240 Arithmetic Analysis and Implementation Environments
Instructors
Lecturer C. Alexopoulos
Professor Th. Papatheodorou
Syllabus
Fundamental methods for the solution of non linear equations: bisection method, secant method and NewtonRaphson method. Numerical Linear Algebra methods for system solving: Gauss without pivoting, factorization, Cholesky and LU decomposition, error analysis and condition indicator of tables, classic iterative methods, as Jacobi, GaussSeidel, SOR, AOR.
Methods for the calculation of the eigenvalues. Interpolation and Polynomial Approximation. Interpolation methods with polynomials and partial polynomials (splines, Hermite).
Errors analysis and acceleration of convergence. Numerical differentiation and integration (rules of table, Simpson, Gauss).
Polynomial LeastSquares approximation. Fourier Series approximation. Numerical solution of one step regular differential equations and adaptive methods Euler, RungeKutta. Applications in Matlab, Fortran and Pascal.
Lesson Structure
Credit Units: 5
Lecture: 3 hours/week
Tutorial: 2 hours/week
Laboratory: 2 hours/week
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205 Introduction to Algorithms
Instructors
Assistant Professor C. Zaroliagis
Professor Th. Papatheodorou
Syllabus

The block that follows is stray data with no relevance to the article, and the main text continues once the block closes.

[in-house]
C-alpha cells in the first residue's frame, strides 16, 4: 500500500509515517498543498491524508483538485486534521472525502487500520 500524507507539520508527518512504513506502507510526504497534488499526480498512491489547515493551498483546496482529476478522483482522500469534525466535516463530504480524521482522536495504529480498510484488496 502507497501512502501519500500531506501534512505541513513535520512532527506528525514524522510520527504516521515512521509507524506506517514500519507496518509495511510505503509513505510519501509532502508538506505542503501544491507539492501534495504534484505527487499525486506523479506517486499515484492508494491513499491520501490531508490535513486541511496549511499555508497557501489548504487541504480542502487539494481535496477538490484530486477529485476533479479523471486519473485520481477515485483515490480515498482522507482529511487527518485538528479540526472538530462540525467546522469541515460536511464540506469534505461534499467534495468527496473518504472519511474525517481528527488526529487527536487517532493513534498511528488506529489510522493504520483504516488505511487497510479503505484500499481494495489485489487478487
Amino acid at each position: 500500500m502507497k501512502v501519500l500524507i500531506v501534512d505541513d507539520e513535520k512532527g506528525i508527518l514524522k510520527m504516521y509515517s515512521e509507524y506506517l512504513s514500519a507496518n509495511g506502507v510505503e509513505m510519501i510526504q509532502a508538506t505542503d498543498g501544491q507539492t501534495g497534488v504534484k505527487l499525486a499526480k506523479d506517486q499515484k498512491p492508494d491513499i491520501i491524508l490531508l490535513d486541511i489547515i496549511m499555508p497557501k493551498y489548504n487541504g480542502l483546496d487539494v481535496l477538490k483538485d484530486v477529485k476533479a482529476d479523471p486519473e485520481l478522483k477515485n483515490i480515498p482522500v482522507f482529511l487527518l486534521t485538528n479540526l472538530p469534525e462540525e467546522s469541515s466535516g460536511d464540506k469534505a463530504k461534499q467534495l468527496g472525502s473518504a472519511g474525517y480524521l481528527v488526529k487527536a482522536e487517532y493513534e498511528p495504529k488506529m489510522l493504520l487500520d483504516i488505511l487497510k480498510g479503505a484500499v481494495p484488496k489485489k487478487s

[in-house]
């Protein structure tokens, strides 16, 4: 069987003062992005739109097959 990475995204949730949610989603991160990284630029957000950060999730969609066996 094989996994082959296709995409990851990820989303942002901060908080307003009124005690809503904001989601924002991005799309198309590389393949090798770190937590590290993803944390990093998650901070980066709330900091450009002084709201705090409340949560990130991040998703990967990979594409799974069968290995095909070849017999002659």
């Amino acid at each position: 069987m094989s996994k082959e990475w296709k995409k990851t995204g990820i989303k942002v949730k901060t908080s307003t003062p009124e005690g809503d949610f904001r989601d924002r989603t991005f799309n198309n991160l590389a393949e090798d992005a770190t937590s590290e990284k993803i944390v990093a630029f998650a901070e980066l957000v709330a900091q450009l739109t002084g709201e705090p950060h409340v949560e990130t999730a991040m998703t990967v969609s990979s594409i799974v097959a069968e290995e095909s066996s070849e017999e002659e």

It aims at introducing the students to fundamental algorithmic techniques and concepts. The following topics are covered. What is an algorithm, Graphs, Trees, Asymptotic Notation, Correctness, How good is an Algorithm, Optimal Algorithms, Usage of trees for analyzing algorithms, Lower bounds for searching and sorting arrays, An example of an optimal algorithm, The "heap" data structure and the Heapsort algorithm for sorting arrays, NP and NPcomplete problems, Reductions. Recursively Reducing problems into smaller sizes: the "Divide and Conquer" (D&C) approach. Analysis of the D&C approach, Examples, The Algorithm of Strassen for Matrix Multiplication, Sorting arrays using D&C methods. Quicksort, Shellsort, Bucket and Radix Sort Algorithms, Merging and the Mergesort Algorithm, Sorting on external devices, Solving Linear Systems with the OddEven reduction method. Fast Fourier Transformation (FFT): A quick review of the properties of complex numbers, Recursive FFT equations, Organization of the calculations, Complexity of FFT, Inverse FFT, FFT for real vectors. Convolution, Symbolic multiplication of polynomials, The Discrete Sine and Cosine Transformations, Applications for solving systems of equations. Graph Algorithms: Traversing Graphs, DepthFirst Search, BreadthFirst Search, Connected Components, Directed Acyclic Graphs and Topological Sorting, Strongly Connected Components, Biconnected Components, Matching. Greedy approaches for solving algorithms. Sorting tasks with deadlines, The Knapsack problem, Minimum Spanning Trees (algorithms of Prim and Kruskal), Dynamic Programming, The Shortest Path Problem, Backtracking. Iterative methods. Jacobi and GaussSeidel methods, Relaxation and the SOR method. Selected Topics: String matching, Preparation, heuristic Algorithms for designing chips.